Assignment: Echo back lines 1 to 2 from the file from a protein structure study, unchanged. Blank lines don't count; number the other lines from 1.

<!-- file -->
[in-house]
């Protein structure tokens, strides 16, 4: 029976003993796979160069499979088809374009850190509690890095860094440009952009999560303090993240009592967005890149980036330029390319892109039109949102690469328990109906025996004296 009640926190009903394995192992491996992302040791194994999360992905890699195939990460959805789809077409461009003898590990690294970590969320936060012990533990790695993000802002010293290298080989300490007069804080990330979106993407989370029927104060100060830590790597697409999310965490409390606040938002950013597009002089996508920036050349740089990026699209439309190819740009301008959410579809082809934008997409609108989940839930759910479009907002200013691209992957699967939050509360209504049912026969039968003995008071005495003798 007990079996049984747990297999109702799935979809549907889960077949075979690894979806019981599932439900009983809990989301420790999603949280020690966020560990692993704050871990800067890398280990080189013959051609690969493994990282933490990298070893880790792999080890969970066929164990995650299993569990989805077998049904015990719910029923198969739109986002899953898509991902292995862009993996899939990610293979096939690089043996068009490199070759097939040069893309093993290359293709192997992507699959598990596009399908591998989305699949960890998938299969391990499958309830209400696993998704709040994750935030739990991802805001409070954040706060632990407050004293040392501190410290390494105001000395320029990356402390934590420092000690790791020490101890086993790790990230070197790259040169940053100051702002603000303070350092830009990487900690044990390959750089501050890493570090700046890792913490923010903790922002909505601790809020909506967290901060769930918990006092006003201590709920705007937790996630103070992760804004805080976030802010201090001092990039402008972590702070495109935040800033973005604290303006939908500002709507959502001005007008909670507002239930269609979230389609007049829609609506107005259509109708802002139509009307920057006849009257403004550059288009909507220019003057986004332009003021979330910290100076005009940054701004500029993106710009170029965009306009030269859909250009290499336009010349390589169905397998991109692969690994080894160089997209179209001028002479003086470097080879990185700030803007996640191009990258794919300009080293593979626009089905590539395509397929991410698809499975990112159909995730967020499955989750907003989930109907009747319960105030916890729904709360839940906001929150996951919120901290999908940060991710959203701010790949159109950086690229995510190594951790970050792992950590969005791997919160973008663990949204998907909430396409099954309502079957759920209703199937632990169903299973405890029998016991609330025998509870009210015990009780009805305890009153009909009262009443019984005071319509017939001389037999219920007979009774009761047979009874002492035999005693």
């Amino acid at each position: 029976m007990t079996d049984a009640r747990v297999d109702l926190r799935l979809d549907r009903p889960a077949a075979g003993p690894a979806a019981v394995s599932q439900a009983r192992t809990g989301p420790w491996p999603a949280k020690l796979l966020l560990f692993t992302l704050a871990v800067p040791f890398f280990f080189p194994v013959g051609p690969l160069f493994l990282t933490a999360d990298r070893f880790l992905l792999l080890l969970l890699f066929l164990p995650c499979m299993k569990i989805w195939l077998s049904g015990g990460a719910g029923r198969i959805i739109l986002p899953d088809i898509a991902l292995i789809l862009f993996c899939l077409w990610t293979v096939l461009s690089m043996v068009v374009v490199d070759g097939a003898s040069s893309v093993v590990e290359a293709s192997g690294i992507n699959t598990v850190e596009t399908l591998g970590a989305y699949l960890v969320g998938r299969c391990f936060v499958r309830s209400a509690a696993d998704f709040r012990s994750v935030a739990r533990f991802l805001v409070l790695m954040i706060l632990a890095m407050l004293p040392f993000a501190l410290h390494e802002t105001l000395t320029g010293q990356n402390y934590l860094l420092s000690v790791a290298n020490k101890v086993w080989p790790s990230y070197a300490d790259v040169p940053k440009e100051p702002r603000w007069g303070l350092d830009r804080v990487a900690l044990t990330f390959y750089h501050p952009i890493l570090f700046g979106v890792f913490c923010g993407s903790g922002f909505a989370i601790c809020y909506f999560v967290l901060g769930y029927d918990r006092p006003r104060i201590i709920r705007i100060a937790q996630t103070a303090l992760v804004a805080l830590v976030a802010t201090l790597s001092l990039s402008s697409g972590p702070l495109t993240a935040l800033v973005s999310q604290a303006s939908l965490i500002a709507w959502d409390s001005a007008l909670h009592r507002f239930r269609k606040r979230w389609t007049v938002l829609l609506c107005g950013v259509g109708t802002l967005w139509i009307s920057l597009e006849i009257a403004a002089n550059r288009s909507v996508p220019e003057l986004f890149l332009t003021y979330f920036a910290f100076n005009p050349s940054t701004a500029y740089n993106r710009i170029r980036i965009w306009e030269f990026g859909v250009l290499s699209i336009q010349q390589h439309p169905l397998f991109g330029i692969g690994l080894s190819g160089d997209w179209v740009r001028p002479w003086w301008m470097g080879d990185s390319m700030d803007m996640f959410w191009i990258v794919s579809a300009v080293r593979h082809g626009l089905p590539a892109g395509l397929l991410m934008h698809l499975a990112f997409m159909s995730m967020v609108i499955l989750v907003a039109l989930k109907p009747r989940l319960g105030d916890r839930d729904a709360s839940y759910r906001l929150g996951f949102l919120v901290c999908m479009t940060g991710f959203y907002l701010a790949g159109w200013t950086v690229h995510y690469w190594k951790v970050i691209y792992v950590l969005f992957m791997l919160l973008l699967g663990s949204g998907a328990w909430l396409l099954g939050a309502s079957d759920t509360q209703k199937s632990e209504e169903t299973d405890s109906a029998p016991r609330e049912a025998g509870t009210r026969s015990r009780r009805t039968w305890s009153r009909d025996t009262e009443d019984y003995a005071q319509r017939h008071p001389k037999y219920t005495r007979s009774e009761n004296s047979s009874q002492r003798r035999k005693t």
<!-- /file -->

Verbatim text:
[in-house]
């Protein structure tokens, strides 16, 4: 029976003993796979160069499979088809374009850190509690890095860094440009952009999560303090993240009592967005890149980036330029390319892109039109949102690469328990109906025996004296 009640926190009903394995192992491996992302040791194994999360992905890699195939990460959805789809077409461009003898590990690294970590969320936060012990533990790695993000802002010293290298080989300490007069804080990330979106993407989370029927104060100060830590790597697409999310965490409390606040938002950013597009002089996508920036050349740089990026699209439309190819740009301008959410579809082809934008997409609108989940839930759910479009907002200013691209992957699967939050509360209504049912026969039968003995008071005495003798 007990079996049984747990297999109702799935979809549907889960077949075979690894979806019981599932439900009983809990989301420790999603949280020690966020560990692993704050871990800067890398280990080189013959051609690969493994990282933490990298070893880790792999080890969970066929164990995650299993569990989805077998049904015990719910029923198969739109986002899953898509991902292995862009993996899939990610293979096939690089043996068009490199070759097939040069893309093993290359293709192997992507699959598990596009399908591998989305699949960890998938299969391990499958309830209400696993998704709040994750935030739990991802805001409070954040706060632990407050004293040392501190410290390494105001000395320029990356402390934590420092000690790791020490101890086993790790990230070197790259040169940053100051702002603000303070350092830009990487900690044990390959750089501050890493570090700046890792913490923010903790922002909505601790809020909506967290901060769930918990006092006003201590709920705007937790996630103070992760804004805080976030802010201090001092990039402008972590702070495109935040800033973005604290303006939908500002709507959502001005007008909670507002239930269609979230389609007049829609609506107005259509109708802002139509009307920057006849009257403004550059288009909507220019003057986004332009003021979330910290100076005009940054701004500029993106710009170029965009306009030269859909250009290499336009010349390589169905397998991109692969690994080894160089997209179209001028002479003086470097080879990185700030803007996640191009990258794919300009080293593979626009089905590539395509397929991410698809499975990112159909995730967020499955989750907003989930109907009747319960105030916890729904709360839940906001929150996951919120901290999908940060991710959203701010790949159109950086690229995510190594951790970050792992950590969005791997919160973008663990949204998907909430396409099954309502079957759920209703199937632990169903299973405890029998016991609330025998509870009210015990009780009805305890009153009909009262009443019984005071319509017939001389037999219920007979009774009761047979009874002492035999005693």